My First Assault:
A cold steel door that
opens only in.
cling to disinfected walls
masking decades of despair.
My Second Assault:
Loud shrieking wails…
echo painfully in this jail.
I pray for dispensation,
and make a pact with God
to spare me from living this hell.
My Third Assault
Harmless, at least at first glance;
His words ring out "Hey good lookin’, let’s dance!"
They wheel him by…
he can only lift his head,
even still he took a chance.
My Last Assault:
fear, anger, denial:
the harshest reality of all.
It makes me feel small inside
discovering neglected souls
exiled inside concrete walls.
Finally, the door I’m searching for
leaves me safe enough to cry;
I spot her soft, shadowy frame.
Warmly, she takes my hand
… her spirit much larger than mine;
Her arms embrace me back to sane.
Reaching out she wipes tears
from drowning, tragic eyes;
Her fractured world causes me pain.
An innocent, sweet spirit
looks without flinching
directly into the light.
"Baby," she soothed, don't cry anymore,
everything is fine.
Every thing’s gonna be alright!"
*****For Vera my eternal flame!******
The photograph makes this nightmare look like a beautiful southern mansion...
The hospital campus was originally the site of the Apalachicola Arsenal, built in the 1830s and named after the nearby Apalachicola River. The hospital's current Administration Building was adapted from the original Officers' Quarters of the Arsenal and is listed on the National Register of Historic Places. The Arsenal facility served as a supply depot during the Seminole Wars. The first engagement of the American Civil War in Florida took place here on January 6, 1861 when a Confederate militia unit from Quincy overcame Union soldiers at the Arsenal.
In 1868, Florida Governor Harrison Reed converted the arsenal property at Chattahoochee into Florida's first penitentiary. Florida's first recorded inmate was Calvin Williams, incarcerated in Chattahoochee in November 1868 for the crime of larceny and sentenced to one year. By 1869 there were 42 inmates and 14 guards.
In 1871, the prison was put under civilian jurisdiction. Malachi Martin was appointed as warden, gaining a reputation for cruelty and corruption. He used prison labor for his personal benefit to build houses and tend his personal vineyards, amassing a huge fortune. The book The American Siberia, written in 1891, portrayed the Chattahoochee prison as a place of relentless barbarity. After the prisoners were relocated in 1876 to a prison at Raiford, Florida, the facility was adapted as a state hospital.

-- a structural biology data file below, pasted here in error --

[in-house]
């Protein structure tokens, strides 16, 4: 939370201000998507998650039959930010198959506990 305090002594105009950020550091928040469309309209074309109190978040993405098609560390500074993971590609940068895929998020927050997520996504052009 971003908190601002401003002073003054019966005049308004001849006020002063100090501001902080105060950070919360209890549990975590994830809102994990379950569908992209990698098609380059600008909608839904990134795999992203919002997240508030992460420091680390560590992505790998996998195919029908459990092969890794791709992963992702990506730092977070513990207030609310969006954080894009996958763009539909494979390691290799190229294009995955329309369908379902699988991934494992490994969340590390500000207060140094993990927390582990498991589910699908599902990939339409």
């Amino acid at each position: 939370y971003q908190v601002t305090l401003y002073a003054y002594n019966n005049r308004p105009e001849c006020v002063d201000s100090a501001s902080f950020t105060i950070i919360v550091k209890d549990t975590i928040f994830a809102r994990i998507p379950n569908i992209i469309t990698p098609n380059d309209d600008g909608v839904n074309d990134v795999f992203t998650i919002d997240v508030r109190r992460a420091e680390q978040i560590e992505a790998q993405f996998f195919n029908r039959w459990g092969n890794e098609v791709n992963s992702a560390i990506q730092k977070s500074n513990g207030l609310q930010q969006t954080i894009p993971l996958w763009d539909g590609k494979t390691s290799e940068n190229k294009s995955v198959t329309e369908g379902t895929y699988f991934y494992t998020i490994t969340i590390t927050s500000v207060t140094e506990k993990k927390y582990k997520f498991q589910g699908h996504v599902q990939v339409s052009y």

In 1876, the prison was refurbished and established by the Reconstruction era legislature as the Florida State Hospital for the Insane, the state's first mental institution. It was an effort by the legislature to establish some public welfare institutions to assist residents in the state.
Over time, the hospital was investigated for allegations of mistreatment of patients, especially as treatment standards changed.
The hospital was sued in O'Connor v. Donaldson (1975), a case that reached the United States Supreme Court. Kenneth Donaldson, a patient held there, sued the hospital and staff for confining him for fifteen years against his will. The court ruled that he had been illegally held.
The decision, as interpreted by the American Civil Liberties Union (ACLU), means that it is unconstitutional to commit for treatment persons who are not imminently a danger to themselves or others and who are capable to a minimal degree of surviving on their own. This interpretation has hampered efforts to implement changes in commitment laws throughout the United States, as most states insist the person meet the "imminent danger" standard, accepting the ACLU's interpretation of the O'Connor v. Donaldson case. The ruling contributed to the deinstitutionalization movement in the United States, resulting in the shutting down of many large, public psychiatric hospitals.
The hospital treats individuals with severe and persistent major mental illnesses. Two categories of patients are treated at the hospital; those civilly committed under Statute 394, who represent a small portion of the hospital's residents; and those forensically committed under Statute 916. The Civil portion of the hospital houses adult and elderly individuals who have been civilly committed to the hospital, and forensic residents who have been "stepped down" to the civil unit. The civil units are also known as Forensic Transition units.
Florida State Hospital also maintains a forensic wing for the Florida Department of Corrections to care for inmates who have been adjudicated through the criminal justice system to be incompetent to proceed to trial, or not guilty by reason of insanity. The current maximum housing capacity is 491 residents in civil units and 646 residents in forensic units.